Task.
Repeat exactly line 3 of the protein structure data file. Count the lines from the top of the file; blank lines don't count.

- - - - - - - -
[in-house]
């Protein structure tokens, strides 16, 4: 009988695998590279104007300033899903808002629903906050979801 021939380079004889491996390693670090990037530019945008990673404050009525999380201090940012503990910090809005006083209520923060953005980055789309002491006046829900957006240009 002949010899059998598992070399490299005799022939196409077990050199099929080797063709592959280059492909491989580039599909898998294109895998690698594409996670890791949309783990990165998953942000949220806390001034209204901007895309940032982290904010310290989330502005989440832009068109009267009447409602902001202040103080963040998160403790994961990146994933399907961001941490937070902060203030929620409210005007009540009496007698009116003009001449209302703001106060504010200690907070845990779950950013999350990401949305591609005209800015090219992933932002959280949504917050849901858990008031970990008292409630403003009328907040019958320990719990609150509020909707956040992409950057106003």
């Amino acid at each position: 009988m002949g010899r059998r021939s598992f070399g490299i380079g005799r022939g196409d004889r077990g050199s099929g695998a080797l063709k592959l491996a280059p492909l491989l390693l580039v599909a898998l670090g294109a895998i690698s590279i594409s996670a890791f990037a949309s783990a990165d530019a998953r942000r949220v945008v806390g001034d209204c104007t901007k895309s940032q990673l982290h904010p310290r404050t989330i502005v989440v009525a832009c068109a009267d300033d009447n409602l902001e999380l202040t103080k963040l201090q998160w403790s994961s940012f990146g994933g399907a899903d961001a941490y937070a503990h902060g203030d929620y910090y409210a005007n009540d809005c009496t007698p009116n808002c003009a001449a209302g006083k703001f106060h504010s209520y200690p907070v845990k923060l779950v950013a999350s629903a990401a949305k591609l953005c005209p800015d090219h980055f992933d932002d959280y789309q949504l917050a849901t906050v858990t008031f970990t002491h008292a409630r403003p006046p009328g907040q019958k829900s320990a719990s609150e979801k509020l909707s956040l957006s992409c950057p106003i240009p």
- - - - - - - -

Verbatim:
């Amino acid at each position: 009988m002949g010899r059998r021939s598992f070399g490299i380079g005799r022939g196409d004889r077990g050199s099929g695998a080797l063709k592959l491996a280059p492909l491989l390693l580039v599909a898998l670090g294109a895998i690698s590279i594409s996670a890791f990037a949309s783990a990165d530019a998953r942000r949220v945008v806390g001034d209204c104007t901007k895309s940032q990673l982290h904010p310290r404050t989330i502005v989440v009525a832009c068109a009267d300033d009447n409602l902001e999380l202040t103080k963040l201090q998160w403790s994961s940012f990146g994933g399907a899903d961001a941490y937070a503990h902060g203030d929620y910090y409210a005007n009540d809005c009496t007698p009116n808002c003009a001449a209302g006083k703001f106060h504010s209520y200690p907070v845990k923060l779950v950013a999350s629903a990401a949305k591609l953005c005209p800015d090219h980055f992933d932002d959280y789309q949504l917050a849901t906050v858990t008031f970990t002491h008292a409630r403003p006046p009328g907040q019958k829900s320990a719990s609150e979801k509020l909707s956040l957006s992409c950057p106003i240009p």